Often we have the mindset of, "Oh, I already know what John 3.16 is all about." Don't be so sure. Here's Cambell's list of things the preacher could discover about the parable of the tax collector and the Pharisee (Luke 18.9-14) through exegesis, but probably won't without it:

1. The setting is likely one of the two daily atonement services at the temple.

2. The Pharisee does not ask God for anything, but his prayer is really a declaration.

3. Because the setting is likely an atonement service, there are other people present, which means that the Pharisee's prayer publicly denounces the tax collector (v.11).

4. Because the setting is public, the tax collector's standing far off emphasizes his shame (v.13).

5. It was extremely rare for men to beat their chest in public, and they would only do so in an instance of overwhelming grief (v.13).

6. The tax collector asks God TO BE PROPITIOUS toward him (λάσθητί μοι, v.13).

7. And thus, the tax collector is justified in direct connection to propitiation at an atonement service (v.14).

His conclusion:

I think that those things—which can only be understood through really working on the text in its historical and literary context—bring the passage to bear in a way that few evangelistic preachers would allow.

Thursday, March 19, 2009

Trip to Ukraine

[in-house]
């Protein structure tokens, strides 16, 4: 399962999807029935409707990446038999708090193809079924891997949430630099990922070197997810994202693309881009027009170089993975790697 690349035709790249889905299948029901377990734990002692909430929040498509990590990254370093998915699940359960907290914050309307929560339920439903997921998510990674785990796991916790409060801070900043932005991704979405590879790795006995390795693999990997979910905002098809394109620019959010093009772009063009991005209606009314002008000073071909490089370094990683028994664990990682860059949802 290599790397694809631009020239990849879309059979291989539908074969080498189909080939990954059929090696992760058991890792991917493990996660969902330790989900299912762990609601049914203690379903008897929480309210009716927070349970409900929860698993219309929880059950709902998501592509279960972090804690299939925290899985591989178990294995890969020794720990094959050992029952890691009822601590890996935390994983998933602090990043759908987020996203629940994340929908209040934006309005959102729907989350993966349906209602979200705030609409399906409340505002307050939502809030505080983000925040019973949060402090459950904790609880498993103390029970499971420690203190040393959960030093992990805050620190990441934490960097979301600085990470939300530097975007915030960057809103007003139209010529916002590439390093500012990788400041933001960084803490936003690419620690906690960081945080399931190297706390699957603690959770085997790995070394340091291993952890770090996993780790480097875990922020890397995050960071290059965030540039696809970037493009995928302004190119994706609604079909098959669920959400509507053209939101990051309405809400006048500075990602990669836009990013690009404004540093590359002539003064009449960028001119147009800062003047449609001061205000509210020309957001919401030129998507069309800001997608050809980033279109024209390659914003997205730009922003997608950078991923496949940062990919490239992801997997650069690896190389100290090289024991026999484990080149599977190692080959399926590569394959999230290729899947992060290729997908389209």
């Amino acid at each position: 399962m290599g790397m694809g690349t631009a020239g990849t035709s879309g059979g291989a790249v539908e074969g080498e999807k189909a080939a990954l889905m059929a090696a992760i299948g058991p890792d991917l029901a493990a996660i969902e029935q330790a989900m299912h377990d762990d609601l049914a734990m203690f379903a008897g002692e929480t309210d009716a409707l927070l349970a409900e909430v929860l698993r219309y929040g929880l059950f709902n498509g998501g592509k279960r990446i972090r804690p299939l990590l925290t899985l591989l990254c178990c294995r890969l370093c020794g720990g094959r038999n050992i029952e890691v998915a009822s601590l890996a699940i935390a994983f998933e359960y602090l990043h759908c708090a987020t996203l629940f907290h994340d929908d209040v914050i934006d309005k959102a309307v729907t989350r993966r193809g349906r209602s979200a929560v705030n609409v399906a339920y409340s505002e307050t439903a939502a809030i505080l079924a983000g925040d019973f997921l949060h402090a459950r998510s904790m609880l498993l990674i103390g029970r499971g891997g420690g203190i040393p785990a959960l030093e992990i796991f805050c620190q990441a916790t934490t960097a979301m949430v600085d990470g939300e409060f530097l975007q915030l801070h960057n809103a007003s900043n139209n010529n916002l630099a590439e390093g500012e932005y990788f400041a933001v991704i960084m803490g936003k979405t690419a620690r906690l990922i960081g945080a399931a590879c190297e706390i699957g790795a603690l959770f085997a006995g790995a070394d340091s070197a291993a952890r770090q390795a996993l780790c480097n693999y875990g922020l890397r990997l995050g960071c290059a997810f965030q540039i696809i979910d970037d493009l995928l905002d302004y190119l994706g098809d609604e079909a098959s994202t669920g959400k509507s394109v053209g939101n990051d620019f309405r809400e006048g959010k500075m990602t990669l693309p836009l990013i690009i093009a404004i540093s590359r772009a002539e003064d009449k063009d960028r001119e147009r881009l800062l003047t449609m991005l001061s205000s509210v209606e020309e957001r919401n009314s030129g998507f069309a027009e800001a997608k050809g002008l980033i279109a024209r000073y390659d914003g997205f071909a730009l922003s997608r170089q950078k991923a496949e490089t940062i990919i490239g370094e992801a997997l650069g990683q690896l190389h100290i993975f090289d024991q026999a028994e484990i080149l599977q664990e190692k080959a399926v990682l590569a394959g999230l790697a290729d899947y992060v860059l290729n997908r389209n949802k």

Our good friend Malcolm is back in Ukraine. Helen and I (and Aimee—in two-week-old fetus form!) went with Malcolm a year and a half ago. It was about this time two years ago that we were excitedly experiencing God opening doors for us to go. Hope He's got a big one for Malcolm to go through.

Sunday, March 15, 2009

The greatest people are crazy about others

I used to think that when people remembered my name it meant I was really special. Now I realize I'm only special if I'm remembering someone else's.

Friday, March 13, 2009

In case I only get to preach this once

I've come up with a question that I've got to ask myself for every Biblical passage I'm going to preach:

What is the one thing in this passage that people need to hear someone get excited about?

Two qualifiers

  1. Need because it's there in the text (i.e., God put it there, so people must need it)
  2. Need because it's huge (i.e., I can see a dozen reasons why people of all ages and situations shouldn't live another day without knowing this)